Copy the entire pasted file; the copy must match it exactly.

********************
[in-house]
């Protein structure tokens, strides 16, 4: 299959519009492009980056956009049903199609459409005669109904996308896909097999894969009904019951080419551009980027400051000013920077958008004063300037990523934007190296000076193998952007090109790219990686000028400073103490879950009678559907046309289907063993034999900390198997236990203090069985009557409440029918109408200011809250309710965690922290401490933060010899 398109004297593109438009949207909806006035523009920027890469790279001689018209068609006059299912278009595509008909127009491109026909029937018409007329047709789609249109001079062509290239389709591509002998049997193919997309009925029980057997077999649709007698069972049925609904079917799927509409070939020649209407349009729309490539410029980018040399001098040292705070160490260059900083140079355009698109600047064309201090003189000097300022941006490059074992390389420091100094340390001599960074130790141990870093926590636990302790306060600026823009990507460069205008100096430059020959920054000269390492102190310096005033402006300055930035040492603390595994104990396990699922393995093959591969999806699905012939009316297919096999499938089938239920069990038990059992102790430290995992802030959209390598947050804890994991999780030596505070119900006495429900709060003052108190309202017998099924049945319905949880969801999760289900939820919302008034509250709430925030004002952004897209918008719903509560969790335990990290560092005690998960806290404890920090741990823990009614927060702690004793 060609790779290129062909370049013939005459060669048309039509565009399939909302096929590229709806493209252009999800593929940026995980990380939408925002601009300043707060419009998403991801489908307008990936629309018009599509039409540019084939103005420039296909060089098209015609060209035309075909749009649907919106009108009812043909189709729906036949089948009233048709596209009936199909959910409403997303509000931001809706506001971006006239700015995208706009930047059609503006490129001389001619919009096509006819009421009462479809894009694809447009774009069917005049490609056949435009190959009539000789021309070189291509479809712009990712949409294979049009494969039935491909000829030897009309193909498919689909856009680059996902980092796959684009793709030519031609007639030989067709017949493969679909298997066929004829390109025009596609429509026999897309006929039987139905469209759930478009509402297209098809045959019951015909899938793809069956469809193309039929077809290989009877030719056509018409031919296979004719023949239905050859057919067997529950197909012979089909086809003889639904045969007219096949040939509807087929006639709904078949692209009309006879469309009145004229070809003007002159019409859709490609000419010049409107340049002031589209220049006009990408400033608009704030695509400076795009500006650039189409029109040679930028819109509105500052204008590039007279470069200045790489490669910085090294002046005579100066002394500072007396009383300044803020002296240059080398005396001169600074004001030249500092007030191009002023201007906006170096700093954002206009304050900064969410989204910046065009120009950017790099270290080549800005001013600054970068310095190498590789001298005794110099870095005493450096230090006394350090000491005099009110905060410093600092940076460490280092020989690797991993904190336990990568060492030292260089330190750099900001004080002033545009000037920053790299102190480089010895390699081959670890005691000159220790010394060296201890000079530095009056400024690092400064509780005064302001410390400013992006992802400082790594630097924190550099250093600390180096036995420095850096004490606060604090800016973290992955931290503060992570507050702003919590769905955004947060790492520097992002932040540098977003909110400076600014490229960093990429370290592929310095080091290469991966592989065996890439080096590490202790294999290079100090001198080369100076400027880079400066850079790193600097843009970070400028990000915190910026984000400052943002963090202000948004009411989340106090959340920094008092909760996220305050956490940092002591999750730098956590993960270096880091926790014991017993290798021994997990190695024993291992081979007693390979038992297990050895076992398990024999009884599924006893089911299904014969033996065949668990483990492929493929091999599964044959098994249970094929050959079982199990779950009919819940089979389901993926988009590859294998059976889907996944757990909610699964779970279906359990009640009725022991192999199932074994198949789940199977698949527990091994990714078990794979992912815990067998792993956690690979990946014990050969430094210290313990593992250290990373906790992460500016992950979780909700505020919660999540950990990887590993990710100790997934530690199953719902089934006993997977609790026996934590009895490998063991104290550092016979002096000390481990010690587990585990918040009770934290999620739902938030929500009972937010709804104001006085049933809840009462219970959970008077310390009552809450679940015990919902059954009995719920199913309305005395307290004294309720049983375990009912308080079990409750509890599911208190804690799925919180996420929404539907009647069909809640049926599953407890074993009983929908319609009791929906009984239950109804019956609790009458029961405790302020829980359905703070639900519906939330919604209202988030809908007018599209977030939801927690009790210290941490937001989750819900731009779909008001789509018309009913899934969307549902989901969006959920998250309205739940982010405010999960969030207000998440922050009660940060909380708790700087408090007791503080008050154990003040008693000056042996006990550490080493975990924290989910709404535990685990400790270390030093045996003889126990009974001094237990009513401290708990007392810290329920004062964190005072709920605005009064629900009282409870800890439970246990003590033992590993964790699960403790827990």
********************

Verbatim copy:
[in-house]
């Protein structure tokens, strides 16, 4: 299959519009492009980056956009049903199609459409005669109904996308896909097999894969009904019951080419551009980027400051000013920077958008004063300037990523934007190296000076193998952007090109790219990686000028400073103490879950009678559907046309289907063993034999900390198997236990203090069985009557409440029918109408200011809250309710965690922290401490933060010899 398109004297593109438009949207909806006035523009920027890469790279001689018209068609006059299912278009595509008909127009491109026909029937018409007329047709789609249109001079062509290239389709591509002998049997193919997309009925029980057997077999649709007698069972049925609904079917799927509409070939020649209407349009729309490539410029980018040399001098040292705070160490260059900083140079355009698109600047064309201090003189000097300022941006490059074992390389420091100094340390001599960074130790141990870093926590636990302790306060600026823009990507460069205008100096430059020959920054000269390492102190310096005033402006300055930035040492603390595994104990396990699922393995093959591969999806699905012939009316297919096999499938089938239920069990038990059992102790430290995992802030959209390598947050804890994991999780030596505070119900006495429900709060003052108190309202017998099924049945319905949880969801999760289900939820919302008034509250709430925030004002952004897209918008719903509560969790335990990290560092005690998960806290404890920090741990823990009614927060702690004793 060609790779290129062909370049013939005459060669048309039509565009399939909302096929590229709806493209252009999800593929940026995980990380939408925002601009300043707060419009998403991801489908307008990936629309018009599509039409540019084939103005420039296909060089098209015609060209035309075909749009649907919106009108009812043909189709729906036949089948009233048709596209009936199909959910409403997303509000931001809706506001971006006239700015995208706009930047059609503006490129001389001619919009096509006819009421009462479809894009694809447009774009069917005049490609056949435009190959009539000789021309070189291509479809712009990712949409294979049009494969039935491909000829030897009309193909498919689909856009680059996902980092796959684009793709030519031609007639030989067709017949493969679909298997066929004829390109025009596609429509026999897309006929039987139905469209759930478009509402297209098809045959019951015909899938793809069956469809193309039929077809290989009877030719056509018409031919296979004719023949239905050859057919067997529950197909012979089909086809003889639904045969007219096949040939509807087929006639709904078949692209009309006879469309009145004229070809003007002159019409859709490609000419010049409107340049002031589209220049006009990408400033608009704030695509400076795009500006650039189409029109040679930028819109509105500052204008590039007279470069200045790489490669910085090294002046005579100066002394500072007396009383300044803020002296240059080398005396001169600074004001030249500092007030191009002023201007906006170096700093954002206009304050900064969410989204910046065009120009950017790099270290080549800005001013600054970068310095190498590789001298005794110099870095005493450096230090006394350090000491005099009110905060410093600092940076460490280092020989690797991993904190336990990568060492030292260089330190750099900001004080002033545009000037920053790299102190480089010895390699081959670890005691000159220790010394060296201890000079530095009056400024690092400064509780005064302001410390400013992006992802400082790594630097924190550099250093600390180096036995420095850096004490606060604090800016973290992955931290503060992570507050702003919590769905955004947060790492520097992002932040540098977003909110400076600014490229960093990429370290592929310095080091290469991966592989065996890439080096590490202790294999290079100090001198080369100076400027880079400066850079790193600097843009970070400028990000915190910026984000400052943002963090202000948004009411989340106090959340920094008092909760996220305050956490940092002591999750730098956590993960270096880091926790014991017993290798021994997990190695024993291992081979007693390979038992297990050895076992398990024999009884599924006893089911299904014969033996065949668990483990492929493929091999599964044959098994249970094929050959079982199990779950009919819940089979389901993926988009590859294998059976889907996944757990909610699964779970279906359990009640009725022991192999199932074994198949789940199977698949527990091994990714078990794979992912815990067998792993956690690979990946014990050969430094210290313990593992250290990373906790992460500016992950979780909700505020919660999540950990990887590993990710100790997934530690199953719902089934006993997977609790026996934590009895490998063991104290550092016979002096000390481990010690587990585990918040009770934290999620739902938030929500009972937010709804104001006085049933809840009462219970959970008077310390009552809450679940015990919902059954009995719920199913309305005395307290004294309720049983375990009912308080079990409750509890599911208190804690799925919180996420929404539907009647069909809640049926599953407890074993009983929908319609009791929906009984239950109804019956609790009458029961405790302020829980359905703070639900519906939330919604209202988030809908007018599209977030939801927690009790210290941490937001989750819900731009779909008001789509018309009913899934969307549902989901969006959920998250309205739940982010405010999960969030207000998440922050009660940060909380708790700087408090007791503080008050154990003040008693000056042996006990550490080493975990924290989910709404535990685990400790270390030093045996003889126990009974001094237990009513401290708990007392810290329920004062964190005072709920605005009064629900009282409870800890439970246990003590033992590993964790699960403790827990």